By definition, material risk does not include a run-of-the-mill cyber incident where a few records are compromised. This is unfortunate, but it wouldn’t impact the core of your organization or market. The data you care most about is your material (or critical) data; so, you can think of your material data as the “crown jewels” of your organization. Depending on your line of business, this could be a number of different things—sensitive customer information, customer data, intellectual property, or trade secrets. It could even be the reliable operations of your IT systems or manufacturing capabilities.

So if you agree that your material data is the most important thing to protect in your organization, you need to decide how you’re going to fend off anyone who tries to compromise it. If you start from this point and work backward, you can put together a solid cyber risk management program. When you work this way, everyone in upper management will be able to identify that funding a program that protects this vital data is the most important proactive step that can be taken.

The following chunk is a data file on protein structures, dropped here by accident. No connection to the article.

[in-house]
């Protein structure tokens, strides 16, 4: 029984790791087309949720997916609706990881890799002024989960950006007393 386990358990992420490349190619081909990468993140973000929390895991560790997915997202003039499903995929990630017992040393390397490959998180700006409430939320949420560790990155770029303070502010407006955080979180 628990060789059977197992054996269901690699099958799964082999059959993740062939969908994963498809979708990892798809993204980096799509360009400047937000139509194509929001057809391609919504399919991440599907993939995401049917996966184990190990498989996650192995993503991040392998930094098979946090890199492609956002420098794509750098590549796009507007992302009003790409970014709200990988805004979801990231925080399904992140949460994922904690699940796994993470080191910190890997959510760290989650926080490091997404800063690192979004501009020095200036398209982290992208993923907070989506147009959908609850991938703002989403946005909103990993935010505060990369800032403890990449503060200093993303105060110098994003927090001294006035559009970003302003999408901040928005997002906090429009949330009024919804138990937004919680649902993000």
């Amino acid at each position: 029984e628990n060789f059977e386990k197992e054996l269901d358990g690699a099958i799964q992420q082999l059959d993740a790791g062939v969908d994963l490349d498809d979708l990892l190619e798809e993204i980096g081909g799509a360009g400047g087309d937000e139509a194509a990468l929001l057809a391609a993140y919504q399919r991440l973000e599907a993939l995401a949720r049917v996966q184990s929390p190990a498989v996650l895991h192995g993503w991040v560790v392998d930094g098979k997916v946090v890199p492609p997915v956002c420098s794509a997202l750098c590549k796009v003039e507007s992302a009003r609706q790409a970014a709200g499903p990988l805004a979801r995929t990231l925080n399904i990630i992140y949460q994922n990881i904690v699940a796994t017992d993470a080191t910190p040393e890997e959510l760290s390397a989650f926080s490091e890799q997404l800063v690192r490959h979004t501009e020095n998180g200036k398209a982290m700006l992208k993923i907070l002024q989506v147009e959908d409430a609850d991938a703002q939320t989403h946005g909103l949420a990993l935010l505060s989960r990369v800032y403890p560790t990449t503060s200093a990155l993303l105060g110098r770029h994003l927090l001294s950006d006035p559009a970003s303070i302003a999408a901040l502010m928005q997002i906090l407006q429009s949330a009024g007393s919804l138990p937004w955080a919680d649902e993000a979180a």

2. Develop a comprehensive strategy for approaching these risks.

You’ve decided that guarding your material data is the most important step for proactive cyber risk management. So your next step must be to develop a strategy to approach these risks correctly.

It is commonly said that cybersecurity is about people, processes, and technology. Below, we’ve outlined how you should develop your strategy keeping each of these tenets in mind:

People

Ensuring that people in your organization are aligned with your cybersecurity strategy—and are responsible for implementing their piece of the strategy—is critical. Everyone needs to understand that cybersecurity is a company-wide issue, and everyone shares in the responsibility of making the organization more secure.